Friday, May 22, 2009

Recovery of 107P/Wilson-Harrington = (4015) Wilson-Harrington

MPECs 2009-K24 & 2009-K27, issued on 2009 May 21 & 22, reports our recovery of comet 107P/Wilson-Harrington, obtained over three consecutive nights: on 2009, May 19 and 20 from Mayhill (NM) through a 0.25-m, f/3.4 reflector + CCD (details on image):

and on 2009, May 21, by means of the 0.61-m f/10 reflector + CCD of the Sierra Stars Observatory, Markleeville (CA).

This object has an interesting story, since its cometary nature (a tail without coma) has been reported only once, at the time of its discovery, so its activity appears to be rather irregular:

Also in our current stackings, the object appears perfectly stellar, with no trace of any coma or tail. Comet107P/Wilson-Harrington was last observed on 2007, March 13 by the Mt. Lemmon Survey.

Ernesto Guido, Giovanni Sostero, Paul Camilleri & Enrico Prosperi

Monday, May 18, 2009

Update about comet 19P/Borrelly

Further follow up performed by the undersigneds with the same instrumental set-up of our previous report (but with 600-sec total integration time) on 2009, May 17.21, shows that the secondary condensation (or knot) that has been reported on comet 19P/Borrelly (see our previous post) has significantly weakened, with an aspect extremely diffuse and elongated compared to our previous observation of May 15.21.

On May 17.21 the optocenter (difficult determination) of this feature had a displacement of about 4 arcsec in PA 301 with respect to the central condensation of 19P/Borrelly.

Our image is available here:

Giovanni Sostero, Paul Camilleri, Enrico Prosperi & Ernesto Guido

Friday, May 15, 2009

Secondary condensation on 19P/Borrelly

Prompted by an alert note of Bernhard Haeusler, posted in the newsgroup [Comets-ml] on May 11, 2009 about a possible secondary "condensation" in 19P/Borrelly, we performed some follow-up about this comet.

Images obtained by the undersigneds on 2009, May 15.21 with the 0-61-m Cassegrain + CCD of the Sierra Stars Observatory (Maarkleville, CA) confirms the presence of a tailward, diffuse, secondary condensation or "knot", placed about 4.7 arcsec in PA 301 from the primary central condensation. This feature is nearly 1.5 magnitude fainter compared to the central condensation itself. Image processing techniques (azimuthal median subtraction of the inner coma) enhances the visibility of this detail.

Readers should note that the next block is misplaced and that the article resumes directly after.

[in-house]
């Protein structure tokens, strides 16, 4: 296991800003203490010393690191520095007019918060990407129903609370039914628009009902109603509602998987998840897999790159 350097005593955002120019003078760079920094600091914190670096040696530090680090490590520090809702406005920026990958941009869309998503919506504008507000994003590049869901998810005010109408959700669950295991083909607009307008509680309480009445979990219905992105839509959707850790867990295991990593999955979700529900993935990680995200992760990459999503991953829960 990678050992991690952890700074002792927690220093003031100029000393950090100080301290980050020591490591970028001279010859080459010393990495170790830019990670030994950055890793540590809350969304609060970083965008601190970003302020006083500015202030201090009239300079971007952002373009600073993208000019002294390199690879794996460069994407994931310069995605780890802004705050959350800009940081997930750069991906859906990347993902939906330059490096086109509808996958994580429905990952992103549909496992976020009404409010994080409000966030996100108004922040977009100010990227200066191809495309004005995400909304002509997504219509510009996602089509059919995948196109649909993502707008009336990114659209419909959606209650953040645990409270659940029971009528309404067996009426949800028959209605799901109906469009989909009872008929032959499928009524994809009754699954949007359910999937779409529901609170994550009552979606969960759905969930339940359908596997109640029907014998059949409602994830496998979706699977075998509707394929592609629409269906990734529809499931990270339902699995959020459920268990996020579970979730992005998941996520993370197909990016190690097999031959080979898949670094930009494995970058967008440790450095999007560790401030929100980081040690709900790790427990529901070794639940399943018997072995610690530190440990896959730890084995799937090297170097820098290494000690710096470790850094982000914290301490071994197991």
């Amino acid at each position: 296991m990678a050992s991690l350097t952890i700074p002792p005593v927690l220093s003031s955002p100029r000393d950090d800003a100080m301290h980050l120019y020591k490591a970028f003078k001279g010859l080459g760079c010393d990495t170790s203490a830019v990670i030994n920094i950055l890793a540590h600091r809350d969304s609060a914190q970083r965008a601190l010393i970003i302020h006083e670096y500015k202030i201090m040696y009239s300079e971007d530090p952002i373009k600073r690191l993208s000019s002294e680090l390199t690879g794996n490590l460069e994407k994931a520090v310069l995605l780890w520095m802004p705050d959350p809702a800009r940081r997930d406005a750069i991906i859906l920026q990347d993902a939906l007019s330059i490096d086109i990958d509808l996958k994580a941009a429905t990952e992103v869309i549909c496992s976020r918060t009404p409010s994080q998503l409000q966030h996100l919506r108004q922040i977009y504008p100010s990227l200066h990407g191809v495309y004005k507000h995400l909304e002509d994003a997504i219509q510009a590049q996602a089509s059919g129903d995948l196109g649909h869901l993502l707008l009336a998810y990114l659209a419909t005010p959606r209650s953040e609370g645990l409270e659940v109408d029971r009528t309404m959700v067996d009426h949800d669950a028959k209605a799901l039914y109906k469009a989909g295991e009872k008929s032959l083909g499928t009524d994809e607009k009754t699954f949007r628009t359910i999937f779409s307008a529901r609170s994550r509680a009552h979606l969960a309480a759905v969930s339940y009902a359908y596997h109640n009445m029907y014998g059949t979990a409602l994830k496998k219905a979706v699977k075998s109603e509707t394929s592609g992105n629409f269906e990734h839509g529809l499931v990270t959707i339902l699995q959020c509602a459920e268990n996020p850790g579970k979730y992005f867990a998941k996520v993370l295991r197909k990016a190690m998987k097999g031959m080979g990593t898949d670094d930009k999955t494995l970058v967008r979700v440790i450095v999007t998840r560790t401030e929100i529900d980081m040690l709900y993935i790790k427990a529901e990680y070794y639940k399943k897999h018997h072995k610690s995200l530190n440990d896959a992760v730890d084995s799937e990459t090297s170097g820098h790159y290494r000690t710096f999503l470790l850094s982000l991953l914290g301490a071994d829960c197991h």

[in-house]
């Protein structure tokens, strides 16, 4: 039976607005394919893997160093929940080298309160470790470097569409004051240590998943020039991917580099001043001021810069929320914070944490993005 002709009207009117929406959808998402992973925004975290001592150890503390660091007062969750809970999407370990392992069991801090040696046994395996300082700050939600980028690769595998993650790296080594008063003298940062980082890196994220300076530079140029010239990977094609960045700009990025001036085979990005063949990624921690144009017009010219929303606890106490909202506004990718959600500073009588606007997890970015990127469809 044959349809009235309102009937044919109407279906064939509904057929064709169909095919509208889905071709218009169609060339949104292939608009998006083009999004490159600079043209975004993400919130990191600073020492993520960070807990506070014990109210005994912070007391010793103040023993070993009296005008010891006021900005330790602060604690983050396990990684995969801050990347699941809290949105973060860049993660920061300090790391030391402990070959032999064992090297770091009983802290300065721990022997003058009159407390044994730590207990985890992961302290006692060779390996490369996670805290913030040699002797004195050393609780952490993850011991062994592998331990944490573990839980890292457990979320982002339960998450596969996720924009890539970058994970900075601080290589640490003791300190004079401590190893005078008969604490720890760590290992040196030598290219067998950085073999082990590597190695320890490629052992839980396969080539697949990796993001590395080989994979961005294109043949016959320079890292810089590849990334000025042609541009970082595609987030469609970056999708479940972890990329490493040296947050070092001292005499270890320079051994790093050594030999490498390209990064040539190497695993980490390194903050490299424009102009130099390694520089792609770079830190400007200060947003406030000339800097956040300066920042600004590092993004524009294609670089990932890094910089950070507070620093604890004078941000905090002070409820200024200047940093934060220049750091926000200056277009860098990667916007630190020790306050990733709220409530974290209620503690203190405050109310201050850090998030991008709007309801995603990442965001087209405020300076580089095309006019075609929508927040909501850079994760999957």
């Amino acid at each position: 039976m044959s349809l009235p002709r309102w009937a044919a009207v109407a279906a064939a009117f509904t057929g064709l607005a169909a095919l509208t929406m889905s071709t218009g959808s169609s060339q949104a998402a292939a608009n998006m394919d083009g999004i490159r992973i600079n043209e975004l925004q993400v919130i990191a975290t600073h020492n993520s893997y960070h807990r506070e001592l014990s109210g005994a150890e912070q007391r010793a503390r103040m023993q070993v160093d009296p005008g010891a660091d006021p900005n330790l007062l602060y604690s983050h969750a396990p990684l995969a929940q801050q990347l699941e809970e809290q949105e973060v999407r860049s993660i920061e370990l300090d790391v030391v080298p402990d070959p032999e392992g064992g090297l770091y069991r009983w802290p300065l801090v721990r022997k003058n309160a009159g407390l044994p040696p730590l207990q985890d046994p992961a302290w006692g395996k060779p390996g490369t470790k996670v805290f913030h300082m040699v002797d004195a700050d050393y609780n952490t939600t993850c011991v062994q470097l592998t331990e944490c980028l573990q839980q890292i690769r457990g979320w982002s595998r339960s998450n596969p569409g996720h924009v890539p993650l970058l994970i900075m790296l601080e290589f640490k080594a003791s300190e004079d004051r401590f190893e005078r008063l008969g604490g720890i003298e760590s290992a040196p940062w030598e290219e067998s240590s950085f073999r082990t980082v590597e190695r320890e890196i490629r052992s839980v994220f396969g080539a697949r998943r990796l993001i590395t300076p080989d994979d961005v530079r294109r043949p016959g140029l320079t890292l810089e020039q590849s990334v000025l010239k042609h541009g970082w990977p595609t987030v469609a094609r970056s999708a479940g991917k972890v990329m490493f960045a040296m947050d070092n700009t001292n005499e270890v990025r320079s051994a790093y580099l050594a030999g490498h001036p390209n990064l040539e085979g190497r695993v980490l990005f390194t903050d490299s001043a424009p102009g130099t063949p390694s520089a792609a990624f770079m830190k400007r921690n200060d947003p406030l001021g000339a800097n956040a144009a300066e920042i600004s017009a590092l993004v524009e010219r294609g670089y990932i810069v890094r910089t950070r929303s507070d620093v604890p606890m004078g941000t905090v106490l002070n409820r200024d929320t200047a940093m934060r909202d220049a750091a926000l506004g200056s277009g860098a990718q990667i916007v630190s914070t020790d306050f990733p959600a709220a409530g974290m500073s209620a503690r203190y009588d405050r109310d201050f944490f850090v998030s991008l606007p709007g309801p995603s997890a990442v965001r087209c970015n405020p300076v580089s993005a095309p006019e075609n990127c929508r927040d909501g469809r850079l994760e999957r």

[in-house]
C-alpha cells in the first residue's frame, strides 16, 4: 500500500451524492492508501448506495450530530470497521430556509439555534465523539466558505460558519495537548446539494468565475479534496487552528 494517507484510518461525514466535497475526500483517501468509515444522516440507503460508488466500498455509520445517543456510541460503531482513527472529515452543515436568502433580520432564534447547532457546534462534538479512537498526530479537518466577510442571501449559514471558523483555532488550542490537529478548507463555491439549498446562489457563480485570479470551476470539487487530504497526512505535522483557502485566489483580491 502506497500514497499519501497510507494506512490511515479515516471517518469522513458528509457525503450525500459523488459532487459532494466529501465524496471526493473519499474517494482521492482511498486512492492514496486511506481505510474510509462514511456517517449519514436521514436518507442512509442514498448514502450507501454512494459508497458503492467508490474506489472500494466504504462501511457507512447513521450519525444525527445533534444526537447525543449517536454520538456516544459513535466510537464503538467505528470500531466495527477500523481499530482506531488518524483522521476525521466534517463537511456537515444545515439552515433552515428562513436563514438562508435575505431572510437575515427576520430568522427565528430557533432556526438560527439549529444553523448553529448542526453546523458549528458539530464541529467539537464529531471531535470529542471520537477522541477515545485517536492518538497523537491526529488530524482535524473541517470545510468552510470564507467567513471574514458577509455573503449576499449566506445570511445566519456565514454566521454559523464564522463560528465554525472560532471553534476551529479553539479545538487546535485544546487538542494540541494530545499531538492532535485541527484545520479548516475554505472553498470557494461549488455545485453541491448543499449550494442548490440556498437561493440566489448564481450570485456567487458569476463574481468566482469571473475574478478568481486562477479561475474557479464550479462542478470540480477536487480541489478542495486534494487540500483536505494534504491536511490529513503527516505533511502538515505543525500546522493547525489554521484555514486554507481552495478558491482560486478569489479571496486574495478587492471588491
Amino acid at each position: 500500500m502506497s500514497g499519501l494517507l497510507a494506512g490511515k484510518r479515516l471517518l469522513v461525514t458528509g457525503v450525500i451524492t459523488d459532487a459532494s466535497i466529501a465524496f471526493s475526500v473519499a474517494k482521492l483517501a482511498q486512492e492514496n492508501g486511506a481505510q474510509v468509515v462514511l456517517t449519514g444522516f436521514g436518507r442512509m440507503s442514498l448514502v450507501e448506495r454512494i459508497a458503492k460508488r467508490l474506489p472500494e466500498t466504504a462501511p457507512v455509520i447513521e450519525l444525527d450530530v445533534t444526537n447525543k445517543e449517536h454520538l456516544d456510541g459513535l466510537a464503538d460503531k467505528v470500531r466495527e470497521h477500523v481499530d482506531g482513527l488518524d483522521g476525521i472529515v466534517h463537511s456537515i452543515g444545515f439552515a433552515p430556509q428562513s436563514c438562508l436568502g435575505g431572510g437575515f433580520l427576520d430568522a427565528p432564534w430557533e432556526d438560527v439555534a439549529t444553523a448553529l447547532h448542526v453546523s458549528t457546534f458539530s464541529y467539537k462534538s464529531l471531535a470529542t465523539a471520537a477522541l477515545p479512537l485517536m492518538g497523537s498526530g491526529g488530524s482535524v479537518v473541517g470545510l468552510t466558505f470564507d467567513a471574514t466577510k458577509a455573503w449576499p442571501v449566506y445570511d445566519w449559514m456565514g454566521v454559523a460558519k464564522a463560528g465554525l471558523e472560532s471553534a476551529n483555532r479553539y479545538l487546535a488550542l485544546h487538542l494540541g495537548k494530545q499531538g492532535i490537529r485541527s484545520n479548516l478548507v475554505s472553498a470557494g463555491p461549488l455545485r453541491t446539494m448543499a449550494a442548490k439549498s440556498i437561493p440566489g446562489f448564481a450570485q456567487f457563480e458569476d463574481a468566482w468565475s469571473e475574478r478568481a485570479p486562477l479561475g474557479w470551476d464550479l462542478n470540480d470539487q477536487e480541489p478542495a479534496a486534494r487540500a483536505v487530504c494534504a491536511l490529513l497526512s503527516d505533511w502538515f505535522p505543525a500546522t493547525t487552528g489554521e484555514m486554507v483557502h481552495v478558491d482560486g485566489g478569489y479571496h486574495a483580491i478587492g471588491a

Our image is available here:

Comparing the offset data posted in the same blogspot by B. Hausler (May 7: 13 arcsec in PA 310) and F. Kugel (May 10: 8 arcsec PA 305), this feature apparently approaches the central condensation; however some foreshortening effect might be under course, also considering the fact that, on about 2009 June 5th, Earth will cross the orbital plane of this comet.

Paul Camilleri, Enrico Prosperi, Giovanni Sostero & Ernesto Guido

Wednesday, May 13, 2009

Possible Nova in Centaurus 2009

Following an alert note posted today by Grzegorz Pojmanski in the vsnet-alert newsgroup about a possible nova in Cen, on 2009 May. 13.57 we performed some follow-up of this object remotely through a 0.25-m, f/6 Ritchey-Chretien + CCD, from the RAS Observatory (Moorook, Australia).

We can confirm the presence of an optical counterpart with unfiltered CCD magnitude about 8.6 (UCAC-2 Catalogue refernce stars) at coordinates:

R.A. = 13h31m15.77s, Decl. = -63o57'38".6 (equinox 2000.0; UCAC-2 catalogue reference stars).

Comparison with an Anglo-Australian Observatory Schmidt red plate (limiting magnitude about 20), obtained on 1997, Feb. 05, show that this position is nearly coincident with a field star, whose position end figures are 15s.68, 38".6, and magnitude about 15 (however, the extreme stellar crowding due to nearby field stars, makes this measurement rather difficult).

Our image of this transient is available at the following URL:


This nova has been designated V1213 Cen. For more info see also this paper on NATURE.

by Ernesto Guido and Giovanni Sostero